The Battle of Gettysburg

The largest Civil War battle ever waged in the Western Hemisphere was fought 149 years ago near the small town of Gettysburg, Pennsylvania. It began on July 1, 1863 and ended two days later with the climactic “Pickett’s Charge”. More than 150,000 Union and Confederate soldiers were drawn into the Battle of Gettysburg. By the time it was over, there were 51,112 casualties (23,049 Union and 28,063 Confederate) – which includes those dead, wounded, and missing – making it the bloodiest battle of the American Civil War. The actual number of deaths is believed to be around 7,800 (3,100 Union and 4,700 Confederate). Amazingly, only a single civilian was accidentally killed in the battle. The Battle of Gettysburg was a major turning point in the War Between the States.

Did You Know…? Records that show that the youngest boy to fight in the Civil War was only 10 years old. The average soldier’s ages ranged from 15-25, but some fought all the way up into their 70’s and 80’s.

The highest rate of casualties was in the color guard. If the enemy could see the flag, that’s where they directed their fire. Nevertheless, the flag bearer had an important position. He led the way for the troops to follow. If a flag man fell, another man would pick up the flag and take his place.

Gettysburg National Military Park

Post-battle preservation efforts saved small portions of the Gettysburg battlefield as a memorial to the Union victory. Then on February 11, 1895, congressional legislation was signed to establish Gettysburg National Military Park as a memorial dedicated to the armies that fought the great three day battle. Gettysburg National Military Park incorporates nearly 6,000 acres, with 26 miles of park roads and over 1,400 monuments, markers, and memorials. The Soldiers’ National Cemetery at Gettysburg contains more than 7,000 interments including over 3,500 from the Civil War. It was here that President Abraham Lincoln delivered his immortal Gettysburg Address. For more information about the park, visit www.nps.gov/gett.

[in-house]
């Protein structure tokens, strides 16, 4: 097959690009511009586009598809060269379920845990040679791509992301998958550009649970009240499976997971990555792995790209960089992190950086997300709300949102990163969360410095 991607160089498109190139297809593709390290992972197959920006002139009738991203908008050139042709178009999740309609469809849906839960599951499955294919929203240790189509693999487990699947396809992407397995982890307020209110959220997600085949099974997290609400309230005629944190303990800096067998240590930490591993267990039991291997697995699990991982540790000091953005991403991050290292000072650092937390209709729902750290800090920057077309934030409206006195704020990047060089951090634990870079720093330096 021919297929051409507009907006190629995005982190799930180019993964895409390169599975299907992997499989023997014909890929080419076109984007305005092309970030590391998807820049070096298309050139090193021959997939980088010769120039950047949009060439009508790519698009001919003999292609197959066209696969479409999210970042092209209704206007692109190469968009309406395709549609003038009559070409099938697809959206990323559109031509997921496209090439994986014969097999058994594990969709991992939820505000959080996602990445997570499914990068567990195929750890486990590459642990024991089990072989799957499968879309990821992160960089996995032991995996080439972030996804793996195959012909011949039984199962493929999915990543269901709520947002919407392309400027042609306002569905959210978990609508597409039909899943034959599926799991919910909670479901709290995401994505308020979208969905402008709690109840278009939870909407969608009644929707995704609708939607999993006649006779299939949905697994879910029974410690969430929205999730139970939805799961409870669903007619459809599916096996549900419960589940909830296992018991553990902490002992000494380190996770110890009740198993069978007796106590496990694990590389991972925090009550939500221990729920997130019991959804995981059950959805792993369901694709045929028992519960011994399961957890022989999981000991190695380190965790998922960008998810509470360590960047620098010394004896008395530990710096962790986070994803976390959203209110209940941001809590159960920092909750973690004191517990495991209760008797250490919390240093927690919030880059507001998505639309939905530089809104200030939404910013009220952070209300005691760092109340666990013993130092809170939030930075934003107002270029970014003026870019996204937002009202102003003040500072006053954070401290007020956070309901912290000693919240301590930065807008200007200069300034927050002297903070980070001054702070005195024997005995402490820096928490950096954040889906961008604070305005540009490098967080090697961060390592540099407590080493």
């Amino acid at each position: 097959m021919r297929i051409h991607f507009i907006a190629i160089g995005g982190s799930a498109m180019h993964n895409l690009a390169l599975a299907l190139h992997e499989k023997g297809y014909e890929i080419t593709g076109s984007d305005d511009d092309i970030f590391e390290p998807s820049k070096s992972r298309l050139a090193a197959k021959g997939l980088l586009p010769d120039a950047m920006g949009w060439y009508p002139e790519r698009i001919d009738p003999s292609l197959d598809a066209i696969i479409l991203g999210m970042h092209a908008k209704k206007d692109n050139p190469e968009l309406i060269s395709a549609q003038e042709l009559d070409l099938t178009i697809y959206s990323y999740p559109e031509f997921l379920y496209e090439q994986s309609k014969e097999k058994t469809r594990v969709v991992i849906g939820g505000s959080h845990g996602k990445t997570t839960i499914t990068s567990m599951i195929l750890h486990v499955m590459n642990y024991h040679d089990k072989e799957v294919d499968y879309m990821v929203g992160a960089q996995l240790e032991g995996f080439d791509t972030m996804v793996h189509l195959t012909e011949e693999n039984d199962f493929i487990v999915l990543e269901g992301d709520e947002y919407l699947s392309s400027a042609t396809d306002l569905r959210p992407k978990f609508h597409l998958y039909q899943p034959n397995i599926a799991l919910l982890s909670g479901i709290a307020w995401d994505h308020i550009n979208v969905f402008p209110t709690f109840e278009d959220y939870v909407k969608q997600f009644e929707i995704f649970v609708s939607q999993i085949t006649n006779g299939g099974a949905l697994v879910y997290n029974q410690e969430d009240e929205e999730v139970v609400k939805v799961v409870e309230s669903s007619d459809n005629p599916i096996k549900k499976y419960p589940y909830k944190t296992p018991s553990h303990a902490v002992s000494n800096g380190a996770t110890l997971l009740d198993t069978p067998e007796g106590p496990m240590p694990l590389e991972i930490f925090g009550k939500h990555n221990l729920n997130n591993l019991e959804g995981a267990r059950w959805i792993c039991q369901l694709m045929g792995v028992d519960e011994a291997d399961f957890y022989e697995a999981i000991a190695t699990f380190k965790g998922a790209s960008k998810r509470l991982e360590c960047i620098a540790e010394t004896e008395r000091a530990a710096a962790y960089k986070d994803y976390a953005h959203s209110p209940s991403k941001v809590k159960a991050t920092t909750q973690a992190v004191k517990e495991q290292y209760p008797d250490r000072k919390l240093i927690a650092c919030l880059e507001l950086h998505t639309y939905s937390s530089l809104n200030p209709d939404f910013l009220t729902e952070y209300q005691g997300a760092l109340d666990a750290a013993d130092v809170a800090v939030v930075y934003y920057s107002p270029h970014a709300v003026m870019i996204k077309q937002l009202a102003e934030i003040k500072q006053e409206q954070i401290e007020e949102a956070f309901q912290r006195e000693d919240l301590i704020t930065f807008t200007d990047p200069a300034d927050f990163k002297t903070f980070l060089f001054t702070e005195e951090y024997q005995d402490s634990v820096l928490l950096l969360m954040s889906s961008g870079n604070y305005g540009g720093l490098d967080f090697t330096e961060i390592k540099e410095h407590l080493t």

See Also:

The Battle of Gettysburg Resource Center

Women at the Battle of Gettysburg

This entry was posted in 900 Geography & History and tagged , , . Bookmark the permalink.

Leave a Reply

Your email address will not be published. Required fields are marked *

*